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Black women are making historic moves in medicine. According to Atlanta Daily World Patrice A. Harris, M.D., M.A., was sworn in as president of the American Medical Association; making her the first African American woman to be at the helm of the country’s largest collective of physicians and medical students.

The inauguration ceremony took place in Chicago on Tuesday. During her inaugural speech, Dr. Harris highlighted the issues that she intends to address as she starts her new role. Amongst the things on her agenda are implementing effective strategies to improve healthcare education and training, combating the crisis surrounding chronic diseases, and eliminating barriers to quality patient care. Dr. Harris also hopes to push the conversations about mental health and diversity in the medical field forward.

“We face big challenges in health care today, and the decisions we make now will move us forward in a future we help create,” she said in a statement, according to the news outlet. “We are no longer at a place where we can tolerate the disparities that plague communities of color, women, and the LGBTQ community. But we are not yet at a place where health equity is achieved e in those communities. I hope to be tangible evidence for young girls and young boys and girls from communities of color that you can aspire to be a physician. Not only that, you can aspire to be a leader in organized medicine.”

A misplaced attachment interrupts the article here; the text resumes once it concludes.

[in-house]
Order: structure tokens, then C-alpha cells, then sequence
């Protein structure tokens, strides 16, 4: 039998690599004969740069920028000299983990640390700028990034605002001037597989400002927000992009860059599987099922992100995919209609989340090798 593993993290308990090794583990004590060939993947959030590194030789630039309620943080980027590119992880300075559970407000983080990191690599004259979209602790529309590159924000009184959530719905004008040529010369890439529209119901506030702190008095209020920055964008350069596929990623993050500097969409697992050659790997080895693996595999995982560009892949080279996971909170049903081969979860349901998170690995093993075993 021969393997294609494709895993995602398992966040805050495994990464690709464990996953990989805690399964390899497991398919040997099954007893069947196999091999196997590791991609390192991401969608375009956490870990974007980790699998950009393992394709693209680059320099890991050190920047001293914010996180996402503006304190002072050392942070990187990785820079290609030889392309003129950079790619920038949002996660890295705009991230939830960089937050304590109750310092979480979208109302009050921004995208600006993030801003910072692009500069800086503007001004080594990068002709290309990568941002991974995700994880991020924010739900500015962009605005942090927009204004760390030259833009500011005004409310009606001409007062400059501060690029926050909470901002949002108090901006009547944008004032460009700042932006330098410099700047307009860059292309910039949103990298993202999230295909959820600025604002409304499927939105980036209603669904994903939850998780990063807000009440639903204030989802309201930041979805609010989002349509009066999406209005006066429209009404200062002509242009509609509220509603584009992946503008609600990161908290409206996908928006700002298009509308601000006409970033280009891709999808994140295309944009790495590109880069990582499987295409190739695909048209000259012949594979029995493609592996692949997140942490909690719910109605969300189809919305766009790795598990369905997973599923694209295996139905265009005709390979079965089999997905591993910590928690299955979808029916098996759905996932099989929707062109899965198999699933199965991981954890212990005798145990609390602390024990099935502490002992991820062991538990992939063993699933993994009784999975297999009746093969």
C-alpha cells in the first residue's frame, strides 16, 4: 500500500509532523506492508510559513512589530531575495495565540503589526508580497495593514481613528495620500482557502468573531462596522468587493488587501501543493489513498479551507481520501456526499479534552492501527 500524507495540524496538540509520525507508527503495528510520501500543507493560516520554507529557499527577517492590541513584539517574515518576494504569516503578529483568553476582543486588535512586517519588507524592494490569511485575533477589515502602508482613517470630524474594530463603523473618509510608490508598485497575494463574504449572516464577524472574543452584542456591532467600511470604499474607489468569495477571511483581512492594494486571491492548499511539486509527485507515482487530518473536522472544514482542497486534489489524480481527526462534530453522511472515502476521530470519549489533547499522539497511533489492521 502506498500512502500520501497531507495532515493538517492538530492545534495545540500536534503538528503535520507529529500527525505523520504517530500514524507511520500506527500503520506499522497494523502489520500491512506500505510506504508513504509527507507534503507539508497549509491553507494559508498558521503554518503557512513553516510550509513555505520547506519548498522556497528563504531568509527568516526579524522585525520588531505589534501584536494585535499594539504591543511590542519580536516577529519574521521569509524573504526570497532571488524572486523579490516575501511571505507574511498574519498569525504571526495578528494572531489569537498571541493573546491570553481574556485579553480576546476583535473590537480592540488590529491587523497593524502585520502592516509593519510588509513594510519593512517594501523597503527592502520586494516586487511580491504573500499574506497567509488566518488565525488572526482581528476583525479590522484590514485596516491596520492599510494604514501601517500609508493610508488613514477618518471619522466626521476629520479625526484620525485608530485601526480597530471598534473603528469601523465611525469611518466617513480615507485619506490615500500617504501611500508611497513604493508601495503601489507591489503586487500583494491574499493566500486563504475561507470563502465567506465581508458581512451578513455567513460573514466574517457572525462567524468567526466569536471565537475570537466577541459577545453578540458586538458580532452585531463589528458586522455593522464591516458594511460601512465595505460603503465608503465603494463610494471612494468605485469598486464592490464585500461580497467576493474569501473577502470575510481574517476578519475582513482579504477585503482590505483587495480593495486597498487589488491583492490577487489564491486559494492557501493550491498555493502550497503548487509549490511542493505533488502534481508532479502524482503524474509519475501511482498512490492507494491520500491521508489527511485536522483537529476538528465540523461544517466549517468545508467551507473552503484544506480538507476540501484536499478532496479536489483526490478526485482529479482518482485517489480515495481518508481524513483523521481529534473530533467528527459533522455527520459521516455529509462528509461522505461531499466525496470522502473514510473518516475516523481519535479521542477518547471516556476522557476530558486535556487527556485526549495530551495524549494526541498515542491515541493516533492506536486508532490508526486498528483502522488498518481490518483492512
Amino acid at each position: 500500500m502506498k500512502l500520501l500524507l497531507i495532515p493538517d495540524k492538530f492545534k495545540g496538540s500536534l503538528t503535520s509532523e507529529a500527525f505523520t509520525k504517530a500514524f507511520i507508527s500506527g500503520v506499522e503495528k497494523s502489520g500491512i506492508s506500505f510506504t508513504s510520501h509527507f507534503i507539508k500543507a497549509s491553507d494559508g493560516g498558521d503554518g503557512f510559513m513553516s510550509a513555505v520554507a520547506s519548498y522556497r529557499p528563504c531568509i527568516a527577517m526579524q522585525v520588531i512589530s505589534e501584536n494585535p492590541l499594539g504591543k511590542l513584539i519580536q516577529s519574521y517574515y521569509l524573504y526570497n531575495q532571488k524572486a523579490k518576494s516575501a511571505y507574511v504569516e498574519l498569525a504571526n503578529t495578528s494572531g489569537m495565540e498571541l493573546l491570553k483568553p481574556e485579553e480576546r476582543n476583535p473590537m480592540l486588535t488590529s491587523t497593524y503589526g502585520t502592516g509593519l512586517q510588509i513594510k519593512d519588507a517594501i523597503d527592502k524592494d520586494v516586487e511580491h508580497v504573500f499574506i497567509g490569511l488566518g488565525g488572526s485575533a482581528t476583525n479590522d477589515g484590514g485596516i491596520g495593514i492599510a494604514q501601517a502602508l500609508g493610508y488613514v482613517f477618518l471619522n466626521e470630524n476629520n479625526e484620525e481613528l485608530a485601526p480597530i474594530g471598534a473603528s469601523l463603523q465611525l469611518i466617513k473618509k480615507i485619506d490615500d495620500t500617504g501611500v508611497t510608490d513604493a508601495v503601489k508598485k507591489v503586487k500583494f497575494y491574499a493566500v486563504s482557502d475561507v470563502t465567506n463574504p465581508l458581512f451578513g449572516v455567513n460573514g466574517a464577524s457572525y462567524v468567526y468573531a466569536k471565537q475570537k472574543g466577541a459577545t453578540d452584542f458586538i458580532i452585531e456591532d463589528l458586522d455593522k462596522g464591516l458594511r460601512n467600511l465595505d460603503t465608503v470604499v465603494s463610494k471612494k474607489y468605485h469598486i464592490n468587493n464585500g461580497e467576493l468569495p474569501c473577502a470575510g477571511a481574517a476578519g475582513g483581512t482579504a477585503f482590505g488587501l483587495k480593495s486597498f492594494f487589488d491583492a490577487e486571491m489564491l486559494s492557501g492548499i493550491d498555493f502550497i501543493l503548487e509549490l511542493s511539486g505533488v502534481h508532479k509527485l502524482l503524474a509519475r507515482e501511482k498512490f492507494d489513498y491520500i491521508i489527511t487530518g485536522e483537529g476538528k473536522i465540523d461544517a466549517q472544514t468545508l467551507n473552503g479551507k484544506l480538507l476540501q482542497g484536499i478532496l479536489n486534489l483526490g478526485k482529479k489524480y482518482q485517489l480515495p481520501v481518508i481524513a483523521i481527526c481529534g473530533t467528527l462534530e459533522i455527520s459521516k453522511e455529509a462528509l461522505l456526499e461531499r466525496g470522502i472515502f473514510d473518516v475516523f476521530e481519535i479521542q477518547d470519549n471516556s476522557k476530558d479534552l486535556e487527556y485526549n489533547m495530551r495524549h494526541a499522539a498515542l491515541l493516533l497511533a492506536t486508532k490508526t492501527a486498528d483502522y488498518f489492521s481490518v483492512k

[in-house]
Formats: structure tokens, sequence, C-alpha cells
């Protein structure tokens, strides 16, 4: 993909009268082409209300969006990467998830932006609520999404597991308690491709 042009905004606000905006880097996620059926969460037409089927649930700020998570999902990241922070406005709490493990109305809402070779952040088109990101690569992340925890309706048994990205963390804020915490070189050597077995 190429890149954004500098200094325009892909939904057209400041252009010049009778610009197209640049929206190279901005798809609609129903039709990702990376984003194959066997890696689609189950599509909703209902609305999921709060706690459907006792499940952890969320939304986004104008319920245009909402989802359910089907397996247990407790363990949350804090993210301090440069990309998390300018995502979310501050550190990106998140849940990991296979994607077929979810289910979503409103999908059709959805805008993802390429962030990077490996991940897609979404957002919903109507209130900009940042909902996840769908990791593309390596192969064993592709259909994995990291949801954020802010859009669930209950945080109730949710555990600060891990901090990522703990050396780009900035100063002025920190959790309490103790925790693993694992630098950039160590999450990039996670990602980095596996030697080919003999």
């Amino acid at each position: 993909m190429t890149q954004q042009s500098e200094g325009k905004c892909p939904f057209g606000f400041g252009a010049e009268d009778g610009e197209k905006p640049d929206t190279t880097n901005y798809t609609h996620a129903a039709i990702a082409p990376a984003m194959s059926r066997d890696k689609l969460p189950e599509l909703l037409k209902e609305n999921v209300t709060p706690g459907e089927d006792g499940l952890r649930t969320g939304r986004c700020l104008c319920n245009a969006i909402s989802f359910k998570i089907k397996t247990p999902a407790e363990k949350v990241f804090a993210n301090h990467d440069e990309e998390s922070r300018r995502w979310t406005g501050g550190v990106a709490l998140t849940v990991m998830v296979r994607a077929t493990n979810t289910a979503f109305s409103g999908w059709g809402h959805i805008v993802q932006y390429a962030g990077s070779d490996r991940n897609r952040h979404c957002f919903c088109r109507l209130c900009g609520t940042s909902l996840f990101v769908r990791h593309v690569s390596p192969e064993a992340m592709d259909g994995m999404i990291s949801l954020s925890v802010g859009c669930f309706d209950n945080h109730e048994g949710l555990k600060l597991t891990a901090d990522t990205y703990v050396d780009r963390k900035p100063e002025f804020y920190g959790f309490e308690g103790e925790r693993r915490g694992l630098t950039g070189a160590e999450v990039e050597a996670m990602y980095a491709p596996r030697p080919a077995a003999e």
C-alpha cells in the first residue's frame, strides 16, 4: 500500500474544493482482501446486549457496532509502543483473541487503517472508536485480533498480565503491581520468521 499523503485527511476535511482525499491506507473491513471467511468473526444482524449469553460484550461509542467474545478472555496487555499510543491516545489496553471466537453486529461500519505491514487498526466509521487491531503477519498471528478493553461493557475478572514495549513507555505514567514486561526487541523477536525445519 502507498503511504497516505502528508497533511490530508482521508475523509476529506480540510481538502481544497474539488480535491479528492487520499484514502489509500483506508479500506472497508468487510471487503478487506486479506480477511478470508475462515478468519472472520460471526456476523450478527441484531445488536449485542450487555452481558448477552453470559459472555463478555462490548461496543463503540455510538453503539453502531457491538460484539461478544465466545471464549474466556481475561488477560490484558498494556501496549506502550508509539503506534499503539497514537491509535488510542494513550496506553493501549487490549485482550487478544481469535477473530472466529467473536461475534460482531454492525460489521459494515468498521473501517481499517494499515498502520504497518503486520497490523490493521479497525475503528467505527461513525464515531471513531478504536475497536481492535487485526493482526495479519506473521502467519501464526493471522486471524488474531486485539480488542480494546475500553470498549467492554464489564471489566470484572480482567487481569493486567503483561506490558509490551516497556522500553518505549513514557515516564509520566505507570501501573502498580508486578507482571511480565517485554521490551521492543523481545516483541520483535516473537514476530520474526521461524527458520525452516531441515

Dr. Harris—who has served as an AMA board secretary and AMA board chair—has had a storied medical career thus far. Prior to being appointed to become president of the American Medical Association, she served as the chief health officer of Fulton County, Georgia and has worked with several healthcare organizations to advance their services. She also served as an adjunct professor in Emory University’s Department of Psychiatry and Behavioral Sciences.

Several Black doctors are breaking barriers in the medical field. A group of African American medical professionals recently opened the first Black-owned urgent care center on the South Side of Chicago.

SEE ALSO:

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